- In 2015, a UK student was arrested and sentenced to four months in prison after it was revealed that he had used a keystroke logging software to up his exam marks. He installed the software on the computers at his university and used it to steal the staff’s login info. After that, he used the login info to access his university records and up the marks on five of his exams.
How to Remove a Keylogger
Some types of keyloggers are easily detected and removed by the best antivirus software (like Norton, BitDefender, Intego or Panda), but some others may prove very difficult to identify and isolate from your system. That’s because many software-based keyloggers are designed like legitimate software and are thus able to bypass most antivirus or anti-malware programs. To make matters worse, some keyloggers run at a higher level of privilege than standard cybersecurity software, which makes them next-to-impossible to detect and remove.
If you suspect that someone may have installed a keylogger on your computer but your anti-malware software isn’t detecting anything, you may be able to find it in Windows Task Manager. Simply launch Task Manager and take a close look at the list of active processes to see if there’s anything out of the ordinary. If necessary, ask someone tech-savvy to help you with this step. You can also check your system’s firewall for any suspicious activity, such as unusual amounts of incoming and/or outgoing data.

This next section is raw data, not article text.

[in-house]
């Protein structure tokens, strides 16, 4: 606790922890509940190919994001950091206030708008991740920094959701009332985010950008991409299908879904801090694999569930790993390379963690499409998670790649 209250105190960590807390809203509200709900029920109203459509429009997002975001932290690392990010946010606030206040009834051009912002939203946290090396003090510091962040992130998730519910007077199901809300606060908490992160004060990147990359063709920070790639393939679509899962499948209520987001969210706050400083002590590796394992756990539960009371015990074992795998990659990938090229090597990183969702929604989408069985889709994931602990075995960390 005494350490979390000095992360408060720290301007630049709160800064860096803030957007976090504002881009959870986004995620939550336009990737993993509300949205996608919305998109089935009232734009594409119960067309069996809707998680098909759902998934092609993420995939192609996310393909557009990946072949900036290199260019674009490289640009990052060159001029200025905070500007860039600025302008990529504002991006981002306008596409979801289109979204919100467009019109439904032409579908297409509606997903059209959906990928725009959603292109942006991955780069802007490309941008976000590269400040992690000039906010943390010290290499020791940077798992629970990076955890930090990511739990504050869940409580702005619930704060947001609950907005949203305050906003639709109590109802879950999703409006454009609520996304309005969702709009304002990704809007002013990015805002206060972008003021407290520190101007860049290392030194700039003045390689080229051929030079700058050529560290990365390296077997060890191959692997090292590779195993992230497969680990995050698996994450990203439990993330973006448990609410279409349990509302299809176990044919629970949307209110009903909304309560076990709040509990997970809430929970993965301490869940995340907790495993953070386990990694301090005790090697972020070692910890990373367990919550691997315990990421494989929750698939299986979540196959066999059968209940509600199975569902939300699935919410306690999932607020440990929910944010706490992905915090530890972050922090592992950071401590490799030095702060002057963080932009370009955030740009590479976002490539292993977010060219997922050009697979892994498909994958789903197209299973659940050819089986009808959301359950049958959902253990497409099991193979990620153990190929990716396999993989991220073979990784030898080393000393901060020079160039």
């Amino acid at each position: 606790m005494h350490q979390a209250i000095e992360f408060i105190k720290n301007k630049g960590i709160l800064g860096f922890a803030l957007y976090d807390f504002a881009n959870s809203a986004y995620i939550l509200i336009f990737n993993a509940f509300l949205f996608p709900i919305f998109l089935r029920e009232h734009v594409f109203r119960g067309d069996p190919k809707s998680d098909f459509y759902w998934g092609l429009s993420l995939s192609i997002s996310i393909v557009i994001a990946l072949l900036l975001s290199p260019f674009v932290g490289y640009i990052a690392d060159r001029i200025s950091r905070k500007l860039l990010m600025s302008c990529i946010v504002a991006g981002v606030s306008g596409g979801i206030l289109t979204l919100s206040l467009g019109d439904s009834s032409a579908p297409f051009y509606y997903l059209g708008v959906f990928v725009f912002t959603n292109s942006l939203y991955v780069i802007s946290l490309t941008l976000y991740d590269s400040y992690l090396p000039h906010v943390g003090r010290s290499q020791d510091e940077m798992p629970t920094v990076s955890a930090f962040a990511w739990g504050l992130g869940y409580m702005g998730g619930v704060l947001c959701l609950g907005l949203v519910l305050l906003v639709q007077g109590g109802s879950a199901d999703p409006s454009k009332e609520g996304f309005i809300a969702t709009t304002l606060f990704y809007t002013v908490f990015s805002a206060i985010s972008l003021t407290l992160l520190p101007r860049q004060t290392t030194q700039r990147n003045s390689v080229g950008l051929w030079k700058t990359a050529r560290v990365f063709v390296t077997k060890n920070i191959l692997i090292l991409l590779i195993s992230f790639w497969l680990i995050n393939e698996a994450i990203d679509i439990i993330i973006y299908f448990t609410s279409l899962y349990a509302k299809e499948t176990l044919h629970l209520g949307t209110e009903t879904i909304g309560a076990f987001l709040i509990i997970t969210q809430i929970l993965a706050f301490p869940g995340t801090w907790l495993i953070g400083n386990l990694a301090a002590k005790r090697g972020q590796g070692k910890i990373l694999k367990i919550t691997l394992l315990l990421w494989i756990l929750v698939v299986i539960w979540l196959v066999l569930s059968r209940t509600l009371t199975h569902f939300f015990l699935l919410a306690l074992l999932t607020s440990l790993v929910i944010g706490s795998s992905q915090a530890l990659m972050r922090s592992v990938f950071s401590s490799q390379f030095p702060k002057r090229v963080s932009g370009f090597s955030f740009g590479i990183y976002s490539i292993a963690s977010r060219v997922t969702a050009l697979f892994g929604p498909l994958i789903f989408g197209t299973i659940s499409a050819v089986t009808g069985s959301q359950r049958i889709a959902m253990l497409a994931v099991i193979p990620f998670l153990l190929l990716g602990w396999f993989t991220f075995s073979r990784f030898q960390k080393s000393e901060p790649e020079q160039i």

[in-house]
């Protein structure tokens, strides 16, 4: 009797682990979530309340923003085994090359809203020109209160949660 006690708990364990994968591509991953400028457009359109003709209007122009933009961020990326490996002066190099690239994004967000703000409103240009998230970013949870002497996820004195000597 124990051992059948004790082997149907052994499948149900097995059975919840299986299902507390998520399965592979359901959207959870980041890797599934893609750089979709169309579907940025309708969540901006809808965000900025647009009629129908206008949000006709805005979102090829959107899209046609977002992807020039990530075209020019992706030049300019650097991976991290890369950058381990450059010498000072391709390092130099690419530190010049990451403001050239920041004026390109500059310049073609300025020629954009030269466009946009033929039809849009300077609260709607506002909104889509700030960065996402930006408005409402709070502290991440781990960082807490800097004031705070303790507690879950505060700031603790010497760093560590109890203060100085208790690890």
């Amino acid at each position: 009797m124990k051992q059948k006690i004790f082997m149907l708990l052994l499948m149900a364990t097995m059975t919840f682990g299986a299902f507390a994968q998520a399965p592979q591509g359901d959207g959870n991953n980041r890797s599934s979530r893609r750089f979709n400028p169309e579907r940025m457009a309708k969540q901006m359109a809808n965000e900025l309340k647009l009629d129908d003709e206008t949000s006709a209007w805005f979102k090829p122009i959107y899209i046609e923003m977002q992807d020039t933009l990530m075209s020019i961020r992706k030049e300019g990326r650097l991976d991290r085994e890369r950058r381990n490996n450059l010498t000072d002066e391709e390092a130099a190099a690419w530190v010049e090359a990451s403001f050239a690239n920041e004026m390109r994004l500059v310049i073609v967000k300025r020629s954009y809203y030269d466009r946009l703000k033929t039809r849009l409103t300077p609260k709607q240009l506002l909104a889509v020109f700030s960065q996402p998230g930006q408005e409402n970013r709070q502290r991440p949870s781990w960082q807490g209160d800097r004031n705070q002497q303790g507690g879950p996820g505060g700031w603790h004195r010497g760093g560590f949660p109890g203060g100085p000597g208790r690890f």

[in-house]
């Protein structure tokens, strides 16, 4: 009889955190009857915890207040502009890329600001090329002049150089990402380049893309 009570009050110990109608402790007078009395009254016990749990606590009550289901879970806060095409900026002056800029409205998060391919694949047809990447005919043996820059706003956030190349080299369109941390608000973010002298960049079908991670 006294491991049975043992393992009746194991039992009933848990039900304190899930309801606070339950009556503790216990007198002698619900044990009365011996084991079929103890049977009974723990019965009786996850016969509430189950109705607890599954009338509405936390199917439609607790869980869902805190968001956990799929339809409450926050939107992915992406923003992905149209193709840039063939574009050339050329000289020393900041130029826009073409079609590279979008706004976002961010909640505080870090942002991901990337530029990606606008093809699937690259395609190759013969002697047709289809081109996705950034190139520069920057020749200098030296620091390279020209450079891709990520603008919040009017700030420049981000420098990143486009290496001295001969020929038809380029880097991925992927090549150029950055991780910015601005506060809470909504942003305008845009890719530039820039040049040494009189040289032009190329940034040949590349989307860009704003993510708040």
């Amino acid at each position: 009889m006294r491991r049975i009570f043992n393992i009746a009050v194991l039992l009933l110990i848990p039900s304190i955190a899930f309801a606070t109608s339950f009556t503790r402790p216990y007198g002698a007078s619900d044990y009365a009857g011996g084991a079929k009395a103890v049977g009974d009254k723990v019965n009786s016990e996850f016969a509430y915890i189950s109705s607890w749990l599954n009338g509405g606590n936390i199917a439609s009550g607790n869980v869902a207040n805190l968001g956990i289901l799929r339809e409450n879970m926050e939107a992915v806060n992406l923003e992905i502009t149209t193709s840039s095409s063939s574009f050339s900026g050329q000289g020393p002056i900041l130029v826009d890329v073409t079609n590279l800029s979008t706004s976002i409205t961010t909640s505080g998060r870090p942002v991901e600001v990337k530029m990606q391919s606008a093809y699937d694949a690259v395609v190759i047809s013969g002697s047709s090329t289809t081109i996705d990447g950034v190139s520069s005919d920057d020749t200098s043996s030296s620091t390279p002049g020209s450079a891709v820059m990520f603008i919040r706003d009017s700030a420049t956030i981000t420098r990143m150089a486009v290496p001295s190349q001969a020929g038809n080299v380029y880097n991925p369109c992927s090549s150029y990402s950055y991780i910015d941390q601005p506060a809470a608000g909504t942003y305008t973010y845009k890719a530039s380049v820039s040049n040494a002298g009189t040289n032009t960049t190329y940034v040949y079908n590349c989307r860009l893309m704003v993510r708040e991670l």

As with all other cyber threats, the best way to stay safe from keylogger attacks is to use the best antivirus software and run regular scans of your computer. To ensure that you’re protected against the latest threats, you should configure your antivirus program to automatically download virus definition updates. Finally, don’t open any links or attachments included in suspicious emails as they might initiate an “invisible” download of a keylogger, spyware, adware, or some other type of malicious software.
- ABC News
- CS Online
- Infosec Institute
Founder of SoftwareLab
We are proud and humbled to have helped millions of readers since then, and hope that you will find our work useful. If we can improve our service to you, please let us know here.
Are you protected?
Hackers can use keyloggers to steal your passwords, credit card info, and bank account details. Don’t put your internet safety at risk.